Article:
- Make it memorable – ‘Facts Tell – Stories Sell’ – Tell a story that is meaningful and relevant to the presentation. This helps to make the information presented more memorable.
- Get the audience involved especially in the beginning. This is a good ice breaker. Ask a question. Get them talking about the subject that will lead into your presentation.
- Do have a call to action – ‘The conclusion of the delivery is the beginning of the dialog.’ What was your ‘End Goal?’ It should be your Call to Action.
- Don’t use technical/industry jargon that your audience might not understand. Yes by knowing all the technical terms for your industry shows you know your stuff, but talking over the heads of your audience will not win you any points.
- Don’t hand out material in the beginning – Why? Because you want your audience to pay attention to you and listen to your presentation. Save it until the end. The exception would be if you are doing training and you need the audience/students to follow along as you do the training.
- Don’t Read Slides – use them as talking points, reminders for you and interesting for the audience
- Don’t go over time limit – ‘The brain can only retain what the seat can endure.’ Most people quit listening when your time is up. Statistics state for a 20 minute presentation that’s about at 17 minutes. Save the last few minutes for Q&A.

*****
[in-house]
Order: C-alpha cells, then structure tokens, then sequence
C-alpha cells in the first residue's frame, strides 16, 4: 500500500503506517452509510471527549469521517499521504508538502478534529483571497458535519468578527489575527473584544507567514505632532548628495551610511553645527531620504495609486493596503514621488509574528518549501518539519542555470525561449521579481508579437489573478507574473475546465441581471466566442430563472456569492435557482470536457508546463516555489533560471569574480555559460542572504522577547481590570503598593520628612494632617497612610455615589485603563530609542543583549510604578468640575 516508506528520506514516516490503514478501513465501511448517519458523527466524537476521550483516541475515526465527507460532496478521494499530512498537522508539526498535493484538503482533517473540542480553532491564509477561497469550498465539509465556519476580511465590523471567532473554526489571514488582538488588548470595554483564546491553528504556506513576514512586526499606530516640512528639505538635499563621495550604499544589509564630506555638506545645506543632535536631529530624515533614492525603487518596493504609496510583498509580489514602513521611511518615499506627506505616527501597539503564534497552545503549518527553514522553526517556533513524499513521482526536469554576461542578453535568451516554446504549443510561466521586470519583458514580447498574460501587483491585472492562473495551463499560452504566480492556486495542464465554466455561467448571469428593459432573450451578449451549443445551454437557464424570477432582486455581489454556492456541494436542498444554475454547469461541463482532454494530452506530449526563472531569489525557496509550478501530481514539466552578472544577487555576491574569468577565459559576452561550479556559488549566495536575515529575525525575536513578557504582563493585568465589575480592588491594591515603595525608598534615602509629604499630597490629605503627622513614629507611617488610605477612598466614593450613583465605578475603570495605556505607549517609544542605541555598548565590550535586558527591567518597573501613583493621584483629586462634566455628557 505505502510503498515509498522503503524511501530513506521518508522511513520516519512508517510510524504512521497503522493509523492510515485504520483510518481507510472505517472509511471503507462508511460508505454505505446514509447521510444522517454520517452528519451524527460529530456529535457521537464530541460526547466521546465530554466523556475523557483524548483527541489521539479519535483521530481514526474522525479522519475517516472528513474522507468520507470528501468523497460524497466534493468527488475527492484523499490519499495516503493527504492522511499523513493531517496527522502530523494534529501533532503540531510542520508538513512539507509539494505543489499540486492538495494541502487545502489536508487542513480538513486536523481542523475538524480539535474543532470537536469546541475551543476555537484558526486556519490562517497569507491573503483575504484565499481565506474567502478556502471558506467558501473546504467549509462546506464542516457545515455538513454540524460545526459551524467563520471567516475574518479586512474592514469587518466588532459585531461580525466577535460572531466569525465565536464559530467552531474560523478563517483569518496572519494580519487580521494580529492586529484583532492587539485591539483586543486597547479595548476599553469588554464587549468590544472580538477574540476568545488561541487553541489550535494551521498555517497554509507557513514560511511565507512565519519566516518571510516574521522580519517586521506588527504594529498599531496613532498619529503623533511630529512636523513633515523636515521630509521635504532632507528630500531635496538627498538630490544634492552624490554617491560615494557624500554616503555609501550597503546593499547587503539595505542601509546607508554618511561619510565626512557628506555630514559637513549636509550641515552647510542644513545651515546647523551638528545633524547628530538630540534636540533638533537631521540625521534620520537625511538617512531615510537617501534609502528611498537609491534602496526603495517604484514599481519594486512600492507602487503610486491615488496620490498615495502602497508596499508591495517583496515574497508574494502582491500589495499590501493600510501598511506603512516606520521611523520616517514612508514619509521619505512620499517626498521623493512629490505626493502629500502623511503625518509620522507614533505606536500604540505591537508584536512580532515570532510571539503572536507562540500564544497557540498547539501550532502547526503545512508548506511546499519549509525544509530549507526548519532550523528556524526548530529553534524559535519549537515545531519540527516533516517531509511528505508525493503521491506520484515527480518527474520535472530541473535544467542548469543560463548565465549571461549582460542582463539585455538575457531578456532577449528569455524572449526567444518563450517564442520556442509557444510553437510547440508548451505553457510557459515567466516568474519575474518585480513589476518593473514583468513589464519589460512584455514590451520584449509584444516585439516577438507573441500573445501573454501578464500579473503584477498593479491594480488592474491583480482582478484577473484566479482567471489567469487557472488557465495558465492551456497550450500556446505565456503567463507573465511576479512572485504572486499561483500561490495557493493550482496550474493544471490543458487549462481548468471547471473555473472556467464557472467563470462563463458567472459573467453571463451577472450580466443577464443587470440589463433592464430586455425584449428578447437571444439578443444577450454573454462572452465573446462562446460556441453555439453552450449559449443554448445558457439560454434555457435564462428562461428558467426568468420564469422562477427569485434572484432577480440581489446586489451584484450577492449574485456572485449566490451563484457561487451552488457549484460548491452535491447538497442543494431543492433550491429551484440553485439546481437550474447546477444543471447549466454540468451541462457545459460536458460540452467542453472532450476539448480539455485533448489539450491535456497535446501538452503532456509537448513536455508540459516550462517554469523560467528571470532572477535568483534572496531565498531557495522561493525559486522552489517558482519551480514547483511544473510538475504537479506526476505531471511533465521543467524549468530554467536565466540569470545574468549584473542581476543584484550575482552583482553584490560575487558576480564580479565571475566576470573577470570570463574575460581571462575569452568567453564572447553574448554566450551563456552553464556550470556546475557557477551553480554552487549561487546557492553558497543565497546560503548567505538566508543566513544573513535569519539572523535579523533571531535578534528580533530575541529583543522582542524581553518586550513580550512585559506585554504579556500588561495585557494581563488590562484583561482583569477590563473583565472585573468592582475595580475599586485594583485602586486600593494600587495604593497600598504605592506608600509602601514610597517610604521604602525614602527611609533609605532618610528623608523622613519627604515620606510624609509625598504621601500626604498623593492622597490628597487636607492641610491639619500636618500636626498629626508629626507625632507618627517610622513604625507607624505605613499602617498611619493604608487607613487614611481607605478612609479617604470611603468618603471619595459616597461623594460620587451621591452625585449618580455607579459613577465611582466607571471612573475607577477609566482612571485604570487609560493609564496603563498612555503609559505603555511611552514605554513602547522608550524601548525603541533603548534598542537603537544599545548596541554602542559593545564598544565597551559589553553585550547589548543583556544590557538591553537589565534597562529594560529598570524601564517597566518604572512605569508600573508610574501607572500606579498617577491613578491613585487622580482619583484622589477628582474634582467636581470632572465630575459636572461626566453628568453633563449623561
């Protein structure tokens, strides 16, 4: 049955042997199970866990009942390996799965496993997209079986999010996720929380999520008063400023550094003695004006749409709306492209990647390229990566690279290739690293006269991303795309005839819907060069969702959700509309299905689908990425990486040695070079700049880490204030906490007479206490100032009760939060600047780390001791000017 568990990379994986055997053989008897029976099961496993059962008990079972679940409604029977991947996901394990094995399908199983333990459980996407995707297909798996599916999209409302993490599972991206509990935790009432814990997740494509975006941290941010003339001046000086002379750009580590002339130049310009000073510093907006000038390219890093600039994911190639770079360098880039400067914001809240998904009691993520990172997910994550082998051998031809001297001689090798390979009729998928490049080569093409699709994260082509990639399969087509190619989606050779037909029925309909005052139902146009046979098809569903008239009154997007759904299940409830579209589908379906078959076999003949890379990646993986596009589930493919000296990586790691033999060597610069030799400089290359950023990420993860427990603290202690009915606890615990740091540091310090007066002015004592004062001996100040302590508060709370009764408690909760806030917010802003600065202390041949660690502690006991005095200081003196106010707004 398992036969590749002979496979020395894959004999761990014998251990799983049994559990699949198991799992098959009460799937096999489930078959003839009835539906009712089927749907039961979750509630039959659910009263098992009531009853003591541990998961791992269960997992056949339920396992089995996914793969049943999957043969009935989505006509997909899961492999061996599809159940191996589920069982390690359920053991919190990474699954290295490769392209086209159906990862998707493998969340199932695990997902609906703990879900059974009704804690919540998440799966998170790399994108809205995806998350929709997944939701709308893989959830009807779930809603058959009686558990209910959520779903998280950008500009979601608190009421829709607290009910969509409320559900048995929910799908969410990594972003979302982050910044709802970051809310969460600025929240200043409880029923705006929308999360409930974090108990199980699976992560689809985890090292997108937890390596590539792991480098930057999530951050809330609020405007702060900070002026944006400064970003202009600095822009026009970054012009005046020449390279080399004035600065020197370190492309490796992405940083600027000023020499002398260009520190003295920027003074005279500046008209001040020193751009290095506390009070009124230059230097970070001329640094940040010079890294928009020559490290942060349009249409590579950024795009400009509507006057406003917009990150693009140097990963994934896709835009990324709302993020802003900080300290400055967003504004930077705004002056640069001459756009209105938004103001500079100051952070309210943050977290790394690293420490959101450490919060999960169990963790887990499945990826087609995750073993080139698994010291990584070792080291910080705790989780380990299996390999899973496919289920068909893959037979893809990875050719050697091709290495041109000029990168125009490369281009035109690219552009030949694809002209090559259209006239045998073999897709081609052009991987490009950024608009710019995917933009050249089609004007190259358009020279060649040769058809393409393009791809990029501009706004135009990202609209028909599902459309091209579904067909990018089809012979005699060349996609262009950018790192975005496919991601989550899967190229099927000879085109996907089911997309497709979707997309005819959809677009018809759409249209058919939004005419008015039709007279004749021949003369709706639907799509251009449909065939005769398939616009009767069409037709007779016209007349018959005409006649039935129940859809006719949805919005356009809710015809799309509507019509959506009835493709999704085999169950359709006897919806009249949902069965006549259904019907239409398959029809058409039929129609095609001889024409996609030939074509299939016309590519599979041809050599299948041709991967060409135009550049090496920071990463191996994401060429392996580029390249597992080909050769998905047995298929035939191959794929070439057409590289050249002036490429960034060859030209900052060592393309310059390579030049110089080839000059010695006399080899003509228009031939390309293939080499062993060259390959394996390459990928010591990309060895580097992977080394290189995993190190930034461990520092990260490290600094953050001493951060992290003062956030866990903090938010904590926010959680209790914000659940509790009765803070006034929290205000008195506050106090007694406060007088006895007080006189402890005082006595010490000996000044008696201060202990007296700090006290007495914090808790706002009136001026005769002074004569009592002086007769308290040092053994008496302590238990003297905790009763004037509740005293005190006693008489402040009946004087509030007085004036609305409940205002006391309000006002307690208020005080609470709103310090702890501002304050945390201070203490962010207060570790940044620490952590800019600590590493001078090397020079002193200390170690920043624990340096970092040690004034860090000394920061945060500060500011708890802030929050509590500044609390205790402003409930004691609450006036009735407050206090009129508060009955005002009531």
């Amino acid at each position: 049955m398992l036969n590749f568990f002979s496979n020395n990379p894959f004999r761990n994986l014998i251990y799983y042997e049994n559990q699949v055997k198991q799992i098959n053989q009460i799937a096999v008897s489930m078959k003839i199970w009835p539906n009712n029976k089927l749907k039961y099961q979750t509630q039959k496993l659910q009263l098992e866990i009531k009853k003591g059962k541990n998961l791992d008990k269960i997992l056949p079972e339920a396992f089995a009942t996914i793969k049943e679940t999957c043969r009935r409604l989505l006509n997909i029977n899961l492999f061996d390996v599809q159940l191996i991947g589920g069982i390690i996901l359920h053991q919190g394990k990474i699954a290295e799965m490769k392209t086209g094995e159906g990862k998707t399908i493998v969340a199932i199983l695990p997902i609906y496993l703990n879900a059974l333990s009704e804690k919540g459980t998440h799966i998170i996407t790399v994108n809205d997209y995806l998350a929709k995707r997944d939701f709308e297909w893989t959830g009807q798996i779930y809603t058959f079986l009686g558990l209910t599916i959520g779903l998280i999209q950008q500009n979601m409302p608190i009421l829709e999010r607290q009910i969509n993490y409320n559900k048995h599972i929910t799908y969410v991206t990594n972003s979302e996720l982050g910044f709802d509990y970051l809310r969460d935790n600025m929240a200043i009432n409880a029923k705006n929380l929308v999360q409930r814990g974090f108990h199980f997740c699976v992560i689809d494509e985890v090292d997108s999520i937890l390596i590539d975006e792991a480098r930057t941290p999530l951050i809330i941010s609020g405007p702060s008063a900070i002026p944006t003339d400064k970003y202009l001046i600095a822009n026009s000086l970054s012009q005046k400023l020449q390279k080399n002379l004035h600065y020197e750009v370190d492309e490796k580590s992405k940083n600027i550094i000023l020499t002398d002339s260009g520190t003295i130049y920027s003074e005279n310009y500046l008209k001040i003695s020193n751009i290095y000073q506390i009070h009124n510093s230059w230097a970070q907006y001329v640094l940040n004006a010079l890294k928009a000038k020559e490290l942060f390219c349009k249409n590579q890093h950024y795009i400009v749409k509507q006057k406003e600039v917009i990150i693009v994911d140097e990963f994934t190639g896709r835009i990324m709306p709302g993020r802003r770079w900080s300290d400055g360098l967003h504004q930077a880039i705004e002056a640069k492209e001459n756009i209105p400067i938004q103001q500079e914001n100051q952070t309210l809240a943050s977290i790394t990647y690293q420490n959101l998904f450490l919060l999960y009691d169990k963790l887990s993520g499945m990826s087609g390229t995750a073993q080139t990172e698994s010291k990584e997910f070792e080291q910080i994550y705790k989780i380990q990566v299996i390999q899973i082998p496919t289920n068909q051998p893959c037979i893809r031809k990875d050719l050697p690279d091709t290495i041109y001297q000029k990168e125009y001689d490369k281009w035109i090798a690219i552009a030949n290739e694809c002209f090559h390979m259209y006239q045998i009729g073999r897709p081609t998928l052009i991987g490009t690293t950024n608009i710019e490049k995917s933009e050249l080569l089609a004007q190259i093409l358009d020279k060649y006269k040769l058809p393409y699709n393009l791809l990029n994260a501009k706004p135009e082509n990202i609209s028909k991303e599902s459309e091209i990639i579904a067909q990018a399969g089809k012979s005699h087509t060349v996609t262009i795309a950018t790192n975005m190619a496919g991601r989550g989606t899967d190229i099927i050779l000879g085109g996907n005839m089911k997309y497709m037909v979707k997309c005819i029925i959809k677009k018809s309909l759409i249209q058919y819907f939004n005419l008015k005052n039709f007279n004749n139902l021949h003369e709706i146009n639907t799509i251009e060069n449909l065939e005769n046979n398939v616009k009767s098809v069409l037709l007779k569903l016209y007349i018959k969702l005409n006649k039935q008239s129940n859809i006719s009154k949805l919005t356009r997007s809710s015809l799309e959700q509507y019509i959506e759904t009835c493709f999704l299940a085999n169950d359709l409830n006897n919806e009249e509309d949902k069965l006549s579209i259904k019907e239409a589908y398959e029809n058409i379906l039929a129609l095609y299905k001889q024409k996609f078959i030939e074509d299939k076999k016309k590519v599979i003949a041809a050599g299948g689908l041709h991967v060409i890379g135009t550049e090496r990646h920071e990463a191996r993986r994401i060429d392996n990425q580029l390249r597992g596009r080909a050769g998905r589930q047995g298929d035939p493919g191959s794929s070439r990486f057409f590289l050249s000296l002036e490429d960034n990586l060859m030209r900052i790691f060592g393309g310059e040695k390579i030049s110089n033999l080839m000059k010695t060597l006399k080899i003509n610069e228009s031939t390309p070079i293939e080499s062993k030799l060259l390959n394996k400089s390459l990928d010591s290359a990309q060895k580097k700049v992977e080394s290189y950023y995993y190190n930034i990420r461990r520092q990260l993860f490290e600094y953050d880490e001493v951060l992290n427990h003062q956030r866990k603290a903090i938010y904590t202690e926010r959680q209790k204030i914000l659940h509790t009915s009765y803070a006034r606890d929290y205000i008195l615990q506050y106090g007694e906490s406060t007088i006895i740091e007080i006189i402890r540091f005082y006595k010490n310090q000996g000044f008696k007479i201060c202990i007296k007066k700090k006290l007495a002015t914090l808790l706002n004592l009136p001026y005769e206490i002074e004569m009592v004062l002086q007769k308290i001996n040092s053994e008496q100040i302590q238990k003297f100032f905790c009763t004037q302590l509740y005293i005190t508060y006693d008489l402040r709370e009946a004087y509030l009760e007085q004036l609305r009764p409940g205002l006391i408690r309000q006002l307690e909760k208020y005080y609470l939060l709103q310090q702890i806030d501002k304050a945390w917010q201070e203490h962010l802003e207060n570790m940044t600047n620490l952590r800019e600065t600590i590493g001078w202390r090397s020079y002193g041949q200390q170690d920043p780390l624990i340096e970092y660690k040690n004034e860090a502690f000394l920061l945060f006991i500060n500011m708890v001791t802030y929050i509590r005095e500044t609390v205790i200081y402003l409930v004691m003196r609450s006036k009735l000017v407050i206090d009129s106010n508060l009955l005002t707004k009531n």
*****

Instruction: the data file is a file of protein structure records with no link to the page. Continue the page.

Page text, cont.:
- Limit Q&A – There are a couple of different ways to handle Q&A. You can allow for questions within the time frame given, but don’t exceed the time limit. Again when your time is up, wrap it up. Explain to your audience that you will be glad to answer their questions after the meeting or schedule an appointment to discuss further. Sometimes more sales are made with one to one discussions.
Some people don’t like to field questions from the audience. Guess what, you don’t have too. One way to handle this so that you won’t get caught off guard is to ‘plant’ questions. Prior to your presentation, have pre-written questions that you can answer quickly, and give them to some of the audience members (usually someone you know.) If you do get asked a question you can’t answer or would take to long to explain, tell the person you’ll get with them later.
Another way to handle is hand out 3×5 cards prior to the presentation. Ask the audience to write down their questions and to put their name and contact information on the cards. You could still field a few questions, but you have their information so that you can follow up later.
Sometimes answering to many questions can turn people off. Leave them wanting to know more information. A reason for you to follow up with them.
I hope you found this information helpful. What are some of your techniques for giving outstanding presentations? What presentations stand out in your mind as being unique and different? We would love to hear about them. Please share your comments.
Below are a few resources with some additional information that I found helpful.
- Creative Pathfinder – How to Give an Outstanding Presentation
- The Networking Guru by James Barber – Chapter 4
- Six Tips for PowerPoint
- 10 Tips to be more effective